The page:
Is This smart?
The Mall of America has 12,287 parking spaces, which are based in two seven-story ramps and two surface lots.
Which is important only for context (unless you’re planning to do some serious shopping, as there are more than 520 stores there, and if you’re going there by car, you might want to avail yourself of a spot in one of those decks because it gets cold in that part of the world: Friday’s high temp is predicted to be 6).
And the context is this:
In 2017 in the U.S., the Mercedes brand smart delivered 3,071 vehicles.
Which means that if every single one of them was marked at MoA, there would be 9,216 spaces left over.
The smart brand has been available in the U.S. for 10 years.
It is nothing if not plucky.
To celebrate its 10th anniversary (which is historically marked with a gift of tin or aluminum), the company is offering a special-edition 2018 smart Anniversary Edition fortwo.
The car will be introduced at the North American International Auto Show in Detroit next week.
It has exclusive Sapphire Blue Metallic exterior paint. Distinct badging. It features a BRABUS shift knob, BRABUS floor mats and 16-inch BRABUS Monoblock VII wheels.
All of that makes this 2018 smart special.
But in one way it is the same as all smarts on offer in the U.S. from here on:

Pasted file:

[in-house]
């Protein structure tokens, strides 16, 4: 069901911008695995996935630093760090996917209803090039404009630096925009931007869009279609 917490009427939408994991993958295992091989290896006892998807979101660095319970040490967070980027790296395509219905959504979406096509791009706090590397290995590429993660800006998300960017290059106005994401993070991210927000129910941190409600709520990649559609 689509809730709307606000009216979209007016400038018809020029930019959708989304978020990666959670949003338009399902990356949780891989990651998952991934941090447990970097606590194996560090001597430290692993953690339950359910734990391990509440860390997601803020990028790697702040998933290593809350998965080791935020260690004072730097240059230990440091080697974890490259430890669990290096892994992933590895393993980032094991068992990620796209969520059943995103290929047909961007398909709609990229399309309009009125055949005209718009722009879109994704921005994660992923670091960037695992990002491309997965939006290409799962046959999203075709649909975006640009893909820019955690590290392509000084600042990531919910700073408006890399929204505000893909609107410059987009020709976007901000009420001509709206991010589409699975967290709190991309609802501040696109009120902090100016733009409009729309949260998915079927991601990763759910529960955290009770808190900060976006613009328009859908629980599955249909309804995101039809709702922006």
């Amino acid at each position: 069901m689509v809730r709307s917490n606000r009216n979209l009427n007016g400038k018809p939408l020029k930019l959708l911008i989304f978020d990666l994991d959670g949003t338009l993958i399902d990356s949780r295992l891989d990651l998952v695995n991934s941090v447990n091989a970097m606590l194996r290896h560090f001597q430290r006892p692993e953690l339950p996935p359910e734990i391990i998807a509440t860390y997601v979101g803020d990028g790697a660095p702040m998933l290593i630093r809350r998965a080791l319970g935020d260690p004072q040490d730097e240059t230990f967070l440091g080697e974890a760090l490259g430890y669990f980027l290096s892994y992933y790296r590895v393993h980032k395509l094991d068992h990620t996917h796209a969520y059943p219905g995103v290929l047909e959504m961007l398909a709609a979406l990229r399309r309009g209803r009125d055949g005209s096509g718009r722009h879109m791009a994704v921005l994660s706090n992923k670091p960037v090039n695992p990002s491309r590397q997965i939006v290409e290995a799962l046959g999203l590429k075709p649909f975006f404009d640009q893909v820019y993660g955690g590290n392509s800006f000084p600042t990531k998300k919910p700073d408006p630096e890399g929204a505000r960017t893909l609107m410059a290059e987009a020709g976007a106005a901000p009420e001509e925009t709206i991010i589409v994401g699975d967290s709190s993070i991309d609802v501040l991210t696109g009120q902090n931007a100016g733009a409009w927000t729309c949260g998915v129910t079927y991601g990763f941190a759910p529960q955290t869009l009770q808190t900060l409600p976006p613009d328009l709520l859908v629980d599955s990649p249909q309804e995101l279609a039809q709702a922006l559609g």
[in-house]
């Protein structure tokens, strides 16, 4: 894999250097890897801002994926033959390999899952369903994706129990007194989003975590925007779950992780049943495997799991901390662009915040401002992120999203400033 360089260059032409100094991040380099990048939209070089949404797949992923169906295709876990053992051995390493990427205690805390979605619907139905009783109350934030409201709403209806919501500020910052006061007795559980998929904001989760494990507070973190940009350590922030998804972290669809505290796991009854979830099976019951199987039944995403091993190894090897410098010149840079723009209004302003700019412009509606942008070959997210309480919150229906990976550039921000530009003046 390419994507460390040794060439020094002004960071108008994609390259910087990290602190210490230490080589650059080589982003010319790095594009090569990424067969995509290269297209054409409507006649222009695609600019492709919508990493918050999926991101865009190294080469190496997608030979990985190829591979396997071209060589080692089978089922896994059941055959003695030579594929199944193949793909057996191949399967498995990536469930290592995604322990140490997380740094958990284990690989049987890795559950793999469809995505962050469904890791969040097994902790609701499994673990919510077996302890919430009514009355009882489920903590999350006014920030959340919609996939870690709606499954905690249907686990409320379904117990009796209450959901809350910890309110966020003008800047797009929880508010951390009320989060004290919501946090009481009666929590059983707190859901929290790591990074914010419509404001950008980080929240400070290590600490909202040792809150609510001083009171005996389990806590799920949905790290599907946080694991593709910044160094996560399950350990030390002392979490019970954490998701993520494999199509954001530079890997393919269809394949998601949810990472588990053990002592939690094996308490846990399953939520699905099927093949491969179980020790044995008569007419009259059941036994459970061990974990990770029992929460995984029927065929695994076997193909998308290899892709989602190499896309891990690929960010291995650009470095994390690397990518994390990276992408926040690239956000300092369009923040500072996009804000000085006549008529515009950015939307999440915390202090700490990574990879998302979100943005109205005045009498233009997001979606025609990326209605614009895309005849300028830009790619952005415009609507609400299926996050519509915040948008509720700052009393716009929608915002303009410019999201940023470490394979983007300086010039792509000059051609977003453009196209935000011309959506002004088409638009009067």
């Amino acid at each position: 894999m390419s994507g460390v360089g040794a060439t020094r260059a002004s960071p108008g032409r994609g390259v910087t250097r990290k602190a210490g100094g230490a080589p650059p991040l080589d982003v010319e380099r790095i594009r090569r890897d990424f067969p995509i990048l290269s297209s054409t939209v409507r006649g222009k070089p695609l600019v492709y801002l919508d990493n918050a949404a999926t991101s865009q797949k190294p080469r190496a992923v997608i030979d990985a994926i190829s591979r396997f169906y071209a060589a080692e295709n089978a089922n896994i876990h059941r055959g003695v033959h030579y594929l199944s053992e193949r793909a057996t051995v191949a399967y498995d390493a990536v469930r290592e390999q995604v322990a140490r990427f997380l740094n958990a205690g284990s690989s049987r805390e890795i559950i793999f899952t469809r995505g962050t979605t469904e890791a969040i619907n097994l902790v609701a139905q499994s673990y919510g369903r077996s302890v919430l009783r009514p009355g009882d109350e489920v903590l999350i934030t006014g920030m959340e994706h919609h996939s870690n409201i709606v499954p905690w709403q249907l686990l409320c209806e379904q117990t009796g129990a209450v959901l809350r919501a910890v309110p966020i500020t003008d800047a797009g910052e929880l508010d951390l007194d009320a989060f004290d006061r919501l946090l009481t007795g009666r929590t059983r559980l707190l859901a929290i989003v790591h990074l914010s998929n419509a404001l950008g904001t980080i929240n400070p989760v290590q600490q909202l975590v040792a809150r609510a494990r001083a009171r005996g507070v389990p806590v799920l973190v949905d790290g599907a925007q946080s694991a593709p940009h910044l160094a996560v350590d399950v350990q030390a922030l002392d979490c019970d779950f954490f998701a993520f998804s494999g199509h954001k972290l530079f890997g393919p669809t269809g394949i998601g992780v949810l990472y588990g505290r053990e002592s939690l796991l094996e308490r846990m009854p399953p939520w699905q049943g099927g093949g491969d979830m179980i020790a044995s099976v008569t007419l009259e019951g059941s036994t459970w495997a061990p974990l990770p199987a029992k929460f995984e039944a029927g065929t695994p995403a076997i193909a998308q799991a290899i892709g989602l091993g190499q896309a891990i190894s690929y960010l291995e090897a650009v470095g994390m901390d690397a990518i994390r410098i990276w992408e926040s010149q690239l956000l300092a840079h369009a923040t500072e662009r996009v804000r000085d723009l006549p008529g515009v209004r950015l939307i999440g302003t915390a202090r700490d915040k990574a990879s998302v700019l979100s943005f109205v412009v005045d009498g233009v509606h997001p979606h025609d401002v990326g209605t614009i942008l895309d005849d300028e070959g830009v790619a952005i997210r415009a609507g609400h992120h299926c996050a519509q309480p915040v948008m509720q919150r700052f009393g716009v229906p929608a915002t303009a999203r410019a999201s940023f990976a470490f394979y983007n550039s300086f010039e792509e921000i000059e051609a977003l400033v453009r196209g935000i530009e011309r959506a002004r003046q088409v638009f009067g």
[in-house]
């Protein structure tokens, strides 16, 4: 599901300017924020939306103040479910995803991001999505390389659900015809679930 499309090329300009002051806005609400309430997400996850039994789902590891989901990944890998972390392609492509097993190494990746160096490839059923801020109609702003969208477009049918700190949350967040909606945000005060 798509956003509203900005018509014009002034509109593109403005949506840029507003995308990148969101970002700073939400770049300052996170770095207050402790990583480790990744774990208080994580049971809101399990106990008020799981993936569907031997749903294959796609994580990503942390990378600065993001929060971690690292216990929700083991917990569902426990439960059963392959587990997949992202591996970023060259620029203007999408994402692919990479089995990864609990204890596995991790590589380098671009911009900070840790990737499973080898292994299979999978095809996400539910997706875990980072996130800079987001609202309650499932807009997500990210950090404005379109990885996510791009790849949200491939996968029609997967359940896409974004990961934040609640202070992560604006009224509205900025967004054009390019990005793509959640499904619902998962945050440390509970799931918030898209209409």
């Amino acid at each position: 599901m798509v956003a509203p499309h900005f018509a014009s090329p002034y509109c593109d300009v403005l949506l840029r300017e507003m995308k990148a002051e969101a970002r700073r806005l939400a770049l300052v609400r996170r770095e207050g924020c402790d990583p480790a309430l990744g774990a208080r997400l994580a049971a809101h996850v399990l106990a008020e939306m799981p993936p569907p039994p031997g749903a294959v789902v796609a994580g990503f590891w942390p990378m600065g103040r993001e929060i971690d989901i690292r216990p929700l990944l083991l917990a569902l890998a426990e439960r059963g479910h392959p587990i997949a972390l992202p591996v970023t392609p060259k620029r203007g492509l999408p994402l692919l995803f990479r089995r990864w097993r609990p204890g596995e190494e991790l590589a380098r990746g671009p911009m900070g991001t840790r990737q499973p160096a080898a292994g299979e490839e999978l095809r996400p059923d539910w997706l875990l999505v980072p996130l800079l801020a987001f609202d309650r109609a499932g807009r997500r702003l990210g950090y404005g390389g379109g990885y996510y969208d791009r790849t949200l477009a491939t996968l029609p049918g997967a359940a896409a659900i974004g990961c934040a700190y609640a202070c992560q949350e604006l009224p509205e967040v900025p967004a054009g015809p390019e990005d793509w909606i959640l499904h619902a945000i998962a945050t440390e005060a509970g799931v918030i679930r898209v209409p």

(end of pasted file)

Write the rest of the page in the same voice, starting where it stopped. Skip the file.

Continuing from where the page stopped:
It is an electric vehicle.
That’s right: all new smarts for sale in the U.S.—fortwo coupes, fortwo cabrios—are EVs.
They feature a 80-hp three-phase synchronous electric motor and a 17.6-kWh lithium ion battery.
The maximum range for the coupe is 58 miles. (That is not a typo.)
According to InsideEVs, which tracks this, in 2017 there were a total of 199,826 plug-in EVs sold in the U.S. That means full electric, like the Chevy Bolt, and limited all-electric, like the Prius Prime.
That 3,071 for 2017 may be looked at with some nostalgia when the reckoning is done for 2018.
Sandy Munro and his team of engineers and costing analysts at Munro & Associates were contacted by UBS Research—an arm of the giant banking and investment firm—and asked whether it was possible to do a teardown and cost assessment of the Chevrolet Bolt EV.
The little car that could still can. And this time as a car that not only gets great fuel economy, but which has ride and handling that makes it more than an econo-box (and its styling is anything but boxy).
Lithium-ion batteries have become the technology of choice for EVs, and falling costs and rising energy levels could keep them on top for nearly two decades.